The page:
UK retailers had their worst Christmas in three years, the British Retail Consortium (BRC) has said.
Retailers did increase sales over Christmas - but only just
Like-for-like sales across the sector - which exclude new store openings - increased by just 0.3% last month from a year earlier, the trade body said.
While overall sales advanced 2.5%, the BRC - which wants to see more interest rate cuts - said it remained the worst December on the High Street since 2004.
And other data suggested shoppers were waiting for the January sales.
Footfall, the retail research body said that shoppers had "tactically held back" from the High Street during the run-in to Christmas, preferring to seek out bargains and discounts in January.
Their figures showed that the number of shopping visitors for the first week in January were up 0.7% on the same period last year.
"Although the figures may initially suggest positive news for retailers, they may actually be losing potential profits because they have had to introduce sales and discounts in order to attract shoppers," said Martin Davies, of Footfall's owner Experian.
Meanwhile the BRC said its figures pointed "to a very challenging first-half of 2008".
And it warned that if the base rate was not trimmed, like-for-like sales could actually fall in 2008 for the first time in three years.
The Bank of England last cut interest rates in December to 5.5% from 5.75%, amid signs economic growth is slowing against a backdrop of higher energy bills, weakness in the housing market, and the credit squeeze.
Despite this reduction, BRC director general Kevin Hawkins said an additional half-point reduction to 5% was "preferable" for households, retailers and manufacturers.
The Bank of England's Monetary Policy Committee meets this week, with its latest interest rate decisionn scheduled to be announced at lunchtime on Thursday.
The BRC survey, conducted with accountancy group KPMG, found that while sales of food and drink grew in December, those of clothing and footwear fell for a third consecutive month.
And in another key Christmas retail sector, electrical goods, the survey found a mixed picture for sellers, with sales growth "often promotion-driven".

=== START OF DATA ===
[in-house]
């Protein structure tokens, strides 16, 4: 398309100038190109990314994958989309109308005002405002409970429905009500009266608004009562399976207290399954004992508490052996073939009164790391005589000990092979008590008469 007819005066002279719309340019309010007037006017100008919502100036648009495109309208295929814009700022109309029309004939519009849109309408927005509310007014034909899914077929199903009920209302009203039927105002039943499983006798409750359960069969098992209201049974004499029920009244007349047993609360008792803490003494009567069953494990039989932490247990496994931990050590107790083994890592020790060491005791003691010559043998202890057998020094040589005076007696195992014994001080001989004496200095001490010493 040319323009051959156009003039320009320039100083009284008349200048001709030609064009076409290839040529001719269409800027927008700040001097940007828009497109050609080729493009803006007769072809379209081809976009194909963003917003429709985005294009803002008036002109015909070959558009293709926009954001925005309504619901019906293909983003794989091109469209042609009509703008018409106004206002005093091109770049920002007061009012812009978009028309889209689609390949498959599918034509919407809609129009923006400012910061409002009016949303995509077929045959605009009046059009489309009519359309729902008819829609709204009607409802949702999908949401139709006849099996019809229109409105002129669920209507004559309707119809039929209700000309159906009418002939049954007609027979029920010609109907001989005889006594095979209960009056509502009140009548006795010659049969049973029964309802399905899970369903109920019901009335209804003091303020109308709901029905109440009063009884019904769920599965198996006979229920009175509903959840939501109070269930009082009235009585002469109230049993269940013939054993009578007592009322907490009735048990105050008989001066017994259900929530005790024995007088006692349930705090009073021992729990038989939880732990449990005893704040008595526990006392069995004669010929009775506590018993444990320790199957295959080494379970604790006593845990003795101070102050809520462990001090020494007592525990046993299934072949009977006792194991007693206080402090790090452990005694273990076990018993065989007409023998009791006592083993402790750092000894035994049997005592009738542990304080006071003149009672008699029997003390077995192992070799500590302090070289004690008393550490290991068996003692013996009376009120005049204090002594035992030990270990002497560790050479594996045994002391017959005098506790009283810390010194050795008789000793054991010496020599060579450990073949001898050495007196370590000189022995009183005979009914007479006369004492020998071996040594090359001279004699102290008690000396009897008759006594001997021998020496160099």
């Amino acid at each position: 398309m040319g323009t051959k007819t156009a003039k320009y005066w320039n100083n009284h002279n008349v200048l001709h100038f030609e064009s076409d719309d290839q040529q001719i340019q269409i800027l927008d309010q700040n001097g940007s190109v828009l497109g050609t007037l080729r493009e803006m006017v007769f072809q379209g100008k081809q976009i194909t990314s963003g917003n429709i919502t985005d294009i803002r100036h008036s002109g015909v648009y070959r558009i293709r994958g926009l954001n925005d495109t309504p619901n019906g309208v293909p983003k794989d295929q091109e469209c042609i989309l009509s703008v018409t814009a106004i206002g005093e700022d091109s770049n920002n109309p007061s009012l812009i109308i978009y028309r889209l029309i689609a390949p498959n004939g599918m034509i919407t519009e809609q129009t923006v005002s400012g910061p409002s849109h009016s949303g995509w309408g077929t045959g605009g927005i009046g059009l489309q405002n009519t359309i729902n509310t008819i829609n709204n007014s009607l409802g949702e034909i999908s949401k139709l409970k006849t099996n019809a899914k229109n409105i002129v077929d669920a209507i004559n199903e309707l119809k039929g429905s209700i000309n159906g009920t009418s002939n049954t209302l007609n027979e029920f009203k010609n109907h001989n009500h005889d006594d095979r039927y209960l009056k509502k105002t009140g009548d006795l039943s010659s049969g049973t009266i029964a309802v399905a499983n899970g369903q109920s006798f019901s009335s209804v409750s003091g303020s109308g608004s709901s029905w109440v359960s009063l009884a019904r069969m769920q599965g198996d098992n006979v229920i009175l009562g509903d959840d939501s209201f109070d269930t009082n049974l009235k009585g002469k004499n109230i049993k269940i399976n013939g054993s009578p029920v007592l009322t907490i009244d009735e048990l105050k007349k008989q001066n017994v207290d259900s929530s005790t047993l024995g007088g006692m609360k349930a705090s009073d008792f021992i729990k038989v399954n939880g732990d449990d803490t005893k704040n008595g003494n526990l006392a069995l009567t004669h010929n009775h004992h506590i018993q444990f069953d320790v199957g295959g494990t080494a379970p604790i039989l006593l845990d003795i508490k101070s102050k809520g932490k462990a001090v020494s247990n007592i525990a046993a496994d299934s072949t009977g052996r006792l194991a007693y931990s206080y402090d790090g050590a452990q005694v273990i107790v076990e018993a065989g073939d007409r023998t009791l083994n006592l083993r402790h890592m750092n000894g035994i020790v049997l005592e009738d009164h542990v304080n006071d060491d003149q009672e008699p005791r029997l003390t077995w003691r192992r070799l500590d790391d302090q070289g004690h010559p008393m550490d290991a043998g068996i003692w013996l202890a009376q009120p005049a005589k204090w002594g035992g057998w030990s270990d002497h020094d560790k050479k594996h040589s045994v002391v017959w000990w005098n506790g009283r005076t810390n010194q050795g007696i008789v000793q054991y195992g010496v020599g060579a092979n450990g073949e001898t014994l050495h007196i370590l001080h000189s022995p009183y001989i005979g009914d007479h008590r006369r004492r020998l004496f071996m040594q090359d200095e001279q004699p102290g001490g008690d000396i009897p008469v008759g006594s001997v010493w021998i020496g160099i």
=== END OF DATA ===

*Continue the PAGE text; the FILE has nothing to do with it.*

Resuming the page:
"This study sets the scene for the new year ahead and like-for-like sales look set to move into negative territory as they did in 2005," said KPMG's head of retail, Helen Dickinson.
And another analyst said that UK retailers "should count themselves lucky" having managed to achieve 0.3% sakes growth.
"These are tough times and heaven help the sector when the January sales are finally over," said Howard Wheeldon, senior strategist at BGC Partners.
"The five week period covering Christmas could and probably should have been even worse if consumers had battened down the hatches and responded to the current realities of economic events."
The findings come as the UK's largest retailers are continuing to report mixed Christmas trading figures.
While Currys and PC World owner DSG International and Land of Leather have been forced to issue profit warnings after weak festive sales, department stores House of Fraser and John Lewis have both reported a bumper Christmas.
Clothing retailer Next also said it had a tough December, while supermarket Waitrose managed to increase its overall sales by a 28.5%.
Analysts are now awaiting Christmas trading figures from Marks & Spencer on Wednesday and Sainsbury's on Thursday, with some speculation that both could disappoint.